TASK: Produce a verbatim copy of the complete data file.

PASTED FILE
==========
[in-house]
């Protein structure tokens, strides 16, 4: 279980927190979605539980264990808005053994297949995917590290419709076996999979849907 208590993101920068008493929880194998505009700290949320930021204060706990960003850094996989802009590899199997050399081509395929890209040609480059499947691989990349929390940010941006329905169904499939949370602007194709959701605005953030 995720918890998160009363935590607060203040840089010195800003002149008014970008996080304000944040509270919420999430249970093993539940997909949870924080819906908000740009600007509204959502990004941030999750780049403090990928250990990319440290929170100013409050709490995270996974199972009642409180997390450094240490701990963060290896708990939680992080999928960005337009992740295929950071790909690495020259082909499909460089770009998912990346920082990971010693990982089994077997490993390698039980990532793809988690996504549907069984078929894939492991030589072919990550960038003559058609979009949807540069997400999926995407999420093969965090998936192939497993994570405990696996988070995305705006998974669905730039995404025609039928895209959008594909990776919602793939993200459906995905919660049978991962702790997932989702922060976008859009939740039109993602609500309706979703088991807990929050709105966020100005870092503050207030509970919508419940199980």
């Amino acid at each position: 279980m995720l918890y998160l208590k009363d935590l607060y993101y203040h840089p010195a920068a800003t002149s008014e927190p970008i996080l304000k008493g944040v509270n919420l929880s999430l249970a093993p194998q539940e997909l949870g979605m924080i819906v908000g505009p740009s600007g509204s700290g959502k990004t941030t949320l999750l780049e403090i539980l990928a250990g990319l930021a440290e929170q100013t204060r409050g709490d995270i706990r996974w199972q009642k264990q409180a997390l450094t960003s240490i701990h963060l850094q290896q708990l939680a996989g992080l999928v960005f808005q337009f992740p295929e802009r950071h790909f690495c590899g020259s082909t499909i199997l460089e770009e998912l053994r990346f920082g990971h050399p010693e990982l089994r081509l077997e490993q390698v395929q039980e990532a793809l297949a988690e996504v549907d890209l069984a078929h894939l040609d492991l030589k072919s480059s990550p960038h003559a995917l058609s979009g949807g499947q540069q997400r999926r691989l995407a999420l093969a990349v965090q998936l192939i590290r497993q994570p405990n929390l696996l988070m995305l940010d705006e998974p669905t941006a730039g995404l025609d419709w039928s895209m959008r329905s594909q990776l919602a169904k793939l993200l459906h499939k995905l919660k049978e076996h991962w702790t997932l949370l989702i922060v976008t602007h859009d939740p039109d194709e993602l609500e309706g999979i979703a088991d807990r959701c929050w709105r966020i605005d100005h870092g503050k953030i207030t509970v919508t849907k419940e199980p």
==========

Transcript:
[in-house]
């Protein structure tokens, strides 16, 4: 279980927190979605539980264990808005053994297949995917590290419709076996999979849907 208590993101920068008493929880194998505009700290949320930021204060706990960003850094996989802009590899199997050399081509395929890209040609480059499947691989990349929390940010941006329905169904499939949370602007194709959701605005953030 995720918890998160009363935590607060203040840089010195800003002149008014970008996080304000944040509270919420999430249970093993539940997909949870924080819906908000740009600007509204959502990004941030999750780049403090990928250990990319440290929170100013409050709490995270996974199972009642409180997390450094240490701990963060290896708990939680992080999928960005337009992740295929950071790909690495020259082909499909460089770009998912990346920082990971010693990982089994077997490993390698039980990532793809988690996504549907069984078929894939492991030589072919990550960038003559058609979009949807540069997400999926995407999420093969965090998936192939497993994570405990696996988070995305705006998974669905730039995404025609039928895209959008594909990776919602793939993200459906995905919660049978991962702790997932989702922060976008859009939740039109993602609500309706979703088991807990929050709105966020100005870092503050207030509970919508419940199980």
């Amino acid at each position: 279980m995720l918890y998160l208590k009363d935590l607060y993101y203040h840089p010195a920068a800003t002149s008014e927190p970008i996080l304000k008493g944040v509270n919420l929880s999430l249970a093993p194998q539940e997909l949870g979605m924080i819906v908000g505009p740009s600007g509204s700290g959502k990004t941030t949320l999750l780049e403090i539980l990928a250990g990319l930021a440290e929170q100013t204060r409050g709490d995270i706990r996974w199972q009642k264990q409180a997390l450094t960003s240490i701990h963060l850094q290896q708990l939680a996989g992080l999928v960005f808005q337009f992740p295929e802009r950071h790909f690495c590899g020259s082909t499909i199997l460089e770009e998912l053994r990346f920082g990971h050399p010693e990982l089994r081509l077997e490993q390698v395929q039980e990532a793809l297949a988690e996504v549907d890209l069984a078929h894939l040609d492991l030589k072919s480059s990550p960038h003559a995917l058609s979009g949807g499947q540069q997400r999926r691989l995407a999420l093969a990349v965090q998936l192939i590290r497993q994570p405990n929390l696996l988070m995305l940010d705006e998974p669905t941006a730039g995404l025609d419709w039928s895209m959008r329905s594909q990776l919602a169904k793939l993200l459906h499939k995905l919660k049978e076996h991962w702790t997932l949370l989702i922060v976008t602007h859009d939740p039109d194709e993602l609500e309706g999979i979703a088991d807990r959701c929050w709105r966020i605005d100005h870092g503050k953030i207030t509970v919508t849907k419940e199980p």